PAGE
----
POSTERS: Population biology and genetics
Fumigation-induced shifts in Streptomyces populations in a potato cropping system
Lindsey Otto-Hanson - Univ of Minnesota-Twin Cities. Linda Kinkel- University of Minnesota, Epidemiology and Ecology of Plant Diseases, Nicholas Wornson- University of Minnesota, Ray Hammerschmidt- Michigan State University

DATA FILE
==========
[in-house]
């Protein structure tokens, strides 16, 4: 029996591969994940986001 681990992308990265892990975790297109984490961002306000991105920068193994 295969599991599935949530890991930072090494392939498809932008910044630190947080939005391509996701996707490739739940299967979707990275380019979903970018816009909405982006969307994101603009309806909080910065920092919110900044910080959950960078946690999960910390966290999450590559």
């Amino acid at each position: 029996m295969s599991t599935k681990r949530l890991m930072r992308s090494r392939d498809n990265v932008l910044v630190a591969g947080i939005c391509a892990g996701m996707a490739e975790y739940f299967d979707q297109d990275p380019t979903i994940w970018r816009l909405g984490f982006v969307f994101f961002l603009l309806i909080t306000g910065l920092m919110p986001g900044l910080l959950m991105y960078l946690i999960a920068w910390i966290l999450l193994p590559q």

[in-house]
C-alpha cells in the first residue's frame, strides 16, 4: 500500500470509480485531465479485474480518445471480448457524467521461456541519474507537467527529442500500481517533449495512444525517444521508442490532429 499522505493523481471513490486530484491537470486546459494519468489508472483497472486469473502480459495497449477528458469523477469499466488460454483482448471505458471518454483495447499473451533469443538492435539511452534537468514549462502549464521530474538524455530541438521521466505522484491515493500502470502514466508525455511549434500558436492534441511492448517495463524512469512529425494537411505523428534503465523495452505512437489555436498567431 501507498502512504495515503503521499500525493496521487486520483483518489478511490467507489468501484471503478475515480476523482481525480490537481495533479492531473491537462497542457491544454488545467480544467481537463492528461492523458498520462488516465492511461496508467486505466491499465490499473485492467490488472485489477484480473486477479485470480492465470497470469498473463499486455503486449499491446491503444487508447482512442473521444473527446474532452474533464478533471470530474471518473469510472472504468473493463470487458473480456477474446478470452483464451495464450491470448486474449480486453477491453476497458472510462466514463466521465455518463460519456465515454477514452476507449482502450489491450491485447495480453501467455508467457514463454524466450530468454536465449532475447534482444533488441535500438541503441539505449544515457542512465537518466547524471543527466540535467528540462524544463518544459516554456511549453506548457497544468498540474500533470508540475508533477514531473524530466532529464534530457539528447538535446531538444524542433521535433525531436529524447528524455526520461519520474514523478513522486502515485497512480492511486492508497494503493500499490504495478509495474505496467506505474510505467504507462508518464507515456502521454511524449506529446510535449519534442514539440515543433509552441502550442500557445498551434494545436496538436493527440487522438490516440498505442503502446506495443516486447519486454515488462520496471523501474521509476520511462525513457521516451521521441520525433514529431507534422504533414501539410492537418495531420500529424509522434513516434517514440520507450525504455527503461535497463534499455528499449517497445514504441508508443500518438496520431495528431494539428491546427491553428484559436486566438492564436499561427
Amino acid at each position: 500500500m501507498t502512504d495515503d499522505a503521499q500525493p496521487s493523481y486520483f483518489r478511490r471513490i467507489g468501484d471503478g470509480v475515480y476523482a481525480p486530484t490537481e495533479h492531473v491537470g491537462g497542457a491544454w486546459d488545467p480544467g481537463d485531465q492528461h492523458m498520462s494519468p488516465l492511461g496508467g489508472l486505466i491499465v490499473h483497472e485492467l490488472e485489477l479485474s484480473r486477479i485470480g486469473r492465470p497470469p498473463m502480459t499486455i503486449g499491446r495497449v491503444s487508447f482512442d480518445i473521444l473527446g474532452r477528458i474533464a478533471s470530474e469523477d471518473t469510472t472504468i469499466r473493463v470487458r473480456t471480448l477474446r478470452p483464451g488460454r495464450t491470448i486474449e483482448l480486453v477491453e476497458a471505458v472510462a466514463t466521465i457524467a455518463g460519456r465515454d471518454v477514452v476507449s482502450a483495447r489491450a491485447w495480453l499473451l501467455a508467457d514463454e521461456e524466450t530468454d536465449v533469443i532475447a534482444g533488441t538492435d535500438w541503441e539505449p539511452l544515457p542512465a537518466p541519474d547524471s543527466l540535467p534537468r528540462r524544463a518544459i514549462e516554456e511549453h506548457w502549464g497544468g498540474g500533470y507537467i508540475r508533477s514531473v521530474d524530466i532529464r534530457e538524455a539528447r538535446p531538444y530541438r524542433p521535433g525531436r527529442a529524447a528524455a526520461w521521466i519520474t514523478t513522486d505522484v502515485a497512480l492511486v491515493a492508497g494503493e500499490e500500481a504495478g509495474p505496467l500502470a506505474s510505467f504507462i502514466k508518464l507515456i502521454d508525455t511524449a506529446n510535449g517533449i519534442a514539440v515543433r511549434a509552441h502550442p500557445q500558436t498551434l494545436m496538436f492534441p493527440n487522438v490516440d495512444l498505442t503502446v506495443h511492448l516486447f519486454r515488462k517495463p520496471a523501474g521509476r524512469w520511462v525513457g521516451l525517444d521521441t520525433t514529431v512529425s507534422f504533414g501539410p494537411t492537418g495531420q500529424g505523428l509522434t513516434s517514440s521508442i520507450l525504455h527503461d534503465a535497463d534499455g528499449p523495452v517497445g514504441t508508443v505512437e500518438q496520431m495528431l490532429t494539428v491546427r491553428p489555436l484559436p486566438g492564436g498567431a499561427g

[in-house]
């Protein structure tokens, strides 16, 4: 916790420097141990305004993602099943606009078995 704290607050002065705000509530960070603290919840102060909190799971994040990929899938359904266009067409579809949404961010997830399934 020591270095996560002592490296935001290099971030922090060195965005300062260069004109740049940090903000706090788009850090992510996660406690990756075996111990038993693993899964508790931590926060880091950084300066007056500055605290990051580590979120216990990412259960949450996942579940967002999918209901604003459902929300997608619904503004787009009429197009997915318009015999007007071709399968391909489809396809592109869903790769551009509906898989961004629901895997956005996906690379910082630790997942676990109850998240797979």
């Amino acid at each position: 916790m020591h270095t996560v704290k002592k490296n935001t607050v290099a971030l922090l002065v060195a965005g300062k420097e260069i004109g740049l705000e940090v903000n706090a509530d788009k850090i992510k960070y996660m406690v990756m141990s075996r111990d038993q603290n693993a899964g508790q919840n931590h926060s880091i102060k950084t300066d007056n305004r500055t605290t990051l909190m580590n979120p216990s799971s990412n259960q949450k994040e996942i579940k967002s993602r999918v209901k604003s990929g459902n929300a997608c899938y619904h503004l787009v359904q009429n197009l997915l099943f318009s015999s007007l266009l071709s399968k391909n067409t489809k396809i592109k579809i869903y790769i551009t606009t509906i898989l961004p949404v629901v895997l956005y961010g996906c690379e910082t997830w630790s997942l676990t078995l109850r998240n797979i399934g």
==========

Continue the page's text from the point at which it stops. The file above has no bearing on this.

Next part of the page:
Fumigation is frequently used in potato production, yet the long-term effects on soil microbial communities remain underexplored. The potential for fumigation to impose selective shifts on the competitive abilities of soil pathogens may exacerbate disease potential in fumigated soils. We studied the phenotypes of Streptomyces scabies, including pathogen competitive and antagonistic capacities and aggressiveness, following vapam or chloropicrin fumigation and in non-fumigated soils. Scab-susceptible potatoes were grown in fumigated and non-fumigated soil for two seasons, and S. scabies were randomly isolated from tuber lesions in year two. Nutrient use, inhibitory phenotypes, antibiotic resistance, thaxtomin production, and 16S sequence were determined for every isolate. Pathogen populations from different treatments varied in competitive and antagonistic phenotypes. Isolates from chloropicrin-treated soil were significantly less growth efficient than isolates from vapam (p=0.0109). In contrast, vapam isolates were significantly more resistant to antibiotics than isolates from non-fumigated or chloropicrin-treated soils (p=0.0002). These data suggest that pathogen populations in vapam-treated soils have significantly greater saprophytic competitive abilities than those in chloropicrin-treated soils. Variation in aggressiveness and fitness tradeoffs between saprophytic and pathogenic phenotypes are under investigation. By inducing shifts in saprophytic competitive abilities and pathogen aggressiveness, fumigation may contribute to the intensification of disease severities.